This section is dedicated to take away all your "I wish someone had told me that before I went!" experiences. This way, you are better prepared for what to expect, what not to expect and can spend less time settling in, and more time making new friends in your chosen hostel. We share our insider knowledge of tips, tricks and important things to look out for in Bantry. To help you make friends with Bantry before you visit, we've included a few helpful and fun things you should know about the area. Enjoy!
Bantry, a friendly town at the base of the Beara Penninsula in County Cork, is near Sheeps Head Peninsula and Mizen Head, all three of which are popular (but not overcrowded) places that attract visitors, especially in the summer. It is not too difficult to reach Bantry by bus or by car, but when you are coming to stay at a Bantry hostel, but be educated about connections and the different bus routes to make your journey as efficient as possible. If you have a car, be sure to take a drive on the Ring of Beara -- Healy Pass is especially beautiful by car. Mizen Head is farther south, but also worth making a trip to visit if you can get there. There is a lighthouse and you can see where the lighthouse keeper and his family lived. Nearby are some wonderful beaches (like many other beaches on the west coast of Ireland, they are sandy and popular).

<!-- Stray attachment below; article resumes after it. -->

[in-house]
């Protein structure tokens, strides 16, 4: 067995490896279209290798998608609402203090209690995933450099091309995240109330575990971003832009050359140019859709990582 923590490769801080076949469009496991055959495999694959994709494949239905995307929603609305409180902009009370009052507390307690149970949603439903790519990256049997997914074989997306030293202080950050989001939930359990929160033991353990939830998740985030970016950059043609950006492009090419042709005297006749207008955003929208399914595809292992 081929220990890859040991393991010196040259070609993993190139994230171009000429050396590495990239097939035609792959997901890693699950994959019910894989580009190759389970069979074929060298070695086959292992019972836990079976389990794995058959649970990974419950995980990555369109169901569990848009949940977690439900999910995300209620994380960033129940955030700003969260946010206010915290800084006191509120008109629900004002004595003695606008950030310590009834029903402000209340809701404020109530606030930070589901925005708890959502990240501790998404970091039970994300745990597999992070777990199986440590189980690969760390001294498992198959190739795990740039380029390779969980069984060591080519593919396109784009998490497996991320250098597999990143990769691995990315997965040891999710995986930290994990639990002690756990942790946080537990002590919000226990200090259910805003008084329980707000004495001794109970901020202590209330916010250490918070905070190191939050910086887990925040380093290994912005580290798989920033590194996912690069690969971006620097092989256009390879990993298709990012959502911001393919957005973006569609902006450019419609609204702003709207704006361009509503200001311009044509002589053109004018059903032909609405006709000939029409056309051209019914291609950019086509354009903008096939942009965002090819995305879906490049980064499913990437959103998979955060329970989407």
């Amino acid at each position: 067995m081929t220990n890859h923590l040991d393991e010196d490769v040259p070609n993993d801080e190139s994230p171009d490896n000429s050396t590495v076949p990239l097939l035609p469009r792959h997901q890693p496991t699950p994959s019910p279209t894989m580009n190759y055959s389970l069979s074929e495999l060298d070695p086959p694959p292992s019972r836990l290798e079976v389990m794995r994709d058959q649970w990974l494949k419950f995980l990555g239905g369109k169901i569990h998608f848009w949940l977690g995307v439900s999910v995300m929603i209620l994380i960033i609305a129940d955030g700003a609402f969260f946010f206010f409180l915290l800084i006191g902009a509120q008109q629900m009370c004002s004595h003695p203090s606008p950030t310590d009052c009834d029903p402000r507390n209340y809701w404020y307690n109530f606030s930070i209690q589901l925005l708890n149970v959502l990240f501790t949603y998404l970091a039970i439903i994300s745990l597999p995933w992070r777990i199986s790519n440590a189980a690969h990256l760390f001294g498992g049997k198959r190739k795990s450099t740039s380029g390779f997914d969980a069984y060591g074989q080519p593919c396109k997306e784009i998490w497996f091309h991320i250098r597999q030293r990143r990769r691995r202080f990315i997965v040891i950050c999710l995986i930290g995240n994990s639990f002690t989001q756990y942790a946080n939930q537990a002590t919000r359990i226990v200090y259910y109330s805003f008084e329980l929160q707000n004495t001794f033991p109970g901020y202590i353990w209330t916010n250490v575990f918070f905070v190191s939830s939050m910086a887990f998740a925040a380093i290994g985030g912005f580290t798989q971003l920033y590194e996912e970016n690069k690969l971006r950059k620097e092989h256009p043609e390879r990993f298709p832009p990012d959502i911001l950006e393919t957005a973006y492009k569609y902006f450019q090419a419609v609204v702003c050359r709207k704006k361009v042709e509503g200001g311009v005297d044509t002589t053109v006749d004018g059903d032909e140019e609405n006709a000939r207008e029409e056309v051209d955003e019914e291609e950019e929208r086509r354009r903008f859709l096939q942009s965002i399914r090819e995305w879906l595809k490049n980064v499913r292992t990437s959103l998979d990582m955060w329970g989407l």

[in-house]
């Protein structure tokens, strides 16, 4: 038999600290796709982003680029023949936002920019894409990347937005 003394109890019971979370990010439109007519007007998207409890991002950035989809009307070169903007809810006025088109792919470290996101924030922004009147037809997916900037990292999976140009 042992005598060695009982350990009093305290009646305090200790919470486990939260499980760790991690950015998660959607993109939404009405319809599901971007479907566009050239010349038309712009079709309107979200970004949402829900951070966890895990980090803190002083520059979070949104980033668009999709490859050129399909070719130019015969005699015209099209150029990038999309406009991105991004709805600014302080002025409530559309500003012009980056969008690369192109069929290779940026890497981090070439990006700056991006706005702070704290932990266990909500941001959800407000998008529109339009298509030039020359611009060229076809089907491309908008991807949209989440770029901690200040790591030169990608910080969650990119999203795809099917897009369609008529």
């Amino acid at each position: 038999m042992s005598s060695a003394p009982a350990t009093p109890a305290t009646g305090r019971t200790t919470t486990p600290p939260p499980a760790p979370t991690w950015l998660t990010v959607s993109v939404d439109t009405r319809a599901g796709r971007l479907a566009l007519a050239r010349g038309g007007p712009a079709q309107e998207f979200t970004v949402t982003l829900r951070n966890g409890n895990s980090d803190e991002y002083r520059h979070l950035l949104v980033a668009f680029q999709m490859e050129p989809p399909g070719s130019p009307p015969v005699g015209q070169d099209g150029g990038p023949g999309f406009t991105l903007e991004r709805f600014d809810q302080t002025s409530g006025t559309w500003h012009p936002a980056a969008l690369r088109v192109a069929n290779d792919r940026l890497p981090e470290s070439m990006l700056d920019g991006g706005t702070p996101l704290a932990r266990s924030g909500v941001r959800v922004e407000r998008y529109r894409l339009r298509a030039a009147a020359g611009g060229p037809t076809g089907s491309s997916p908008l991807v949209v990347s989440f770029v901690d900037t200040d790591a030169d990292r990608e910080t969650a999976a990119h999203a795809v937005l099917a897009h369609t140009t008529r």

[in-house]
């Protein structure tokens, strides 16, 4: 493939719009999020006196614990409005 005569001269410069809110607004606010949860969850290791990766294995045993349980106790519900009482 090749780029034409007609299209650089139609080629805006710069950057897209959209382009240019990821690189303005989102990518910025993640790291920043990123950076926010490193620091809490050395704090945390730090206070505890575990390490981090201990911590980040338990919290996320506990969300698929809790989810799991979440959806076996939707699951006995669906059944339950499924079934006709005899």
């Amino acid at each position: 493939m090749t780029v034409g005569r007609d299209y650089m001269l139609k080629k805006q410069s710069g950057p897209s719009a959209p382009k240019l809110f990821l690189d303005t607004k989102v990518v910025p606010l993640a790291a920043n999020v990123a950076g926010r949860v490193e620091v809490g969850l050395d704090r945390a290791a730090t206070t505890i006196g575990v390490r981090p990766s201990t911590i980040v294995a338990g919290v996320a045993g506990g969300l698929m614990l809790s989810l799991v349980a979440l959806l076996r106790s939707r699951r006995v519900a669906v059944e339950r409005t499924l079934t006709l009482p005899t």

The Bantry House is an old Georgian Mansion, worth visiting if you are interested in art or tapestries or old historical houses. For archaeological interests, look to the megalithic sites. There are plenty of stone circles near Bantry -- Kilnaruane Pillar Stone, Kealhil Stone Circle, Breenymore Megalithes, and Ahaista Stone Circle are some of the closer and more popular ones. Castle Donovan is in ruins, but is still quite intriguing.
There is a post office, an ATM, and a Supervalue for cheaper food options. There are a few pubs in Bantry that are worth visiting -- Crowleys and the Anchor Tavern seem to have the best music and the best reputations. Nightlife isn’t too exciting here, and it ends fairly early (like other small towns in Ireland), but the locals are friendly and welcoming.
Written by local enthusiast for Bantry hostelsEmily Schreiber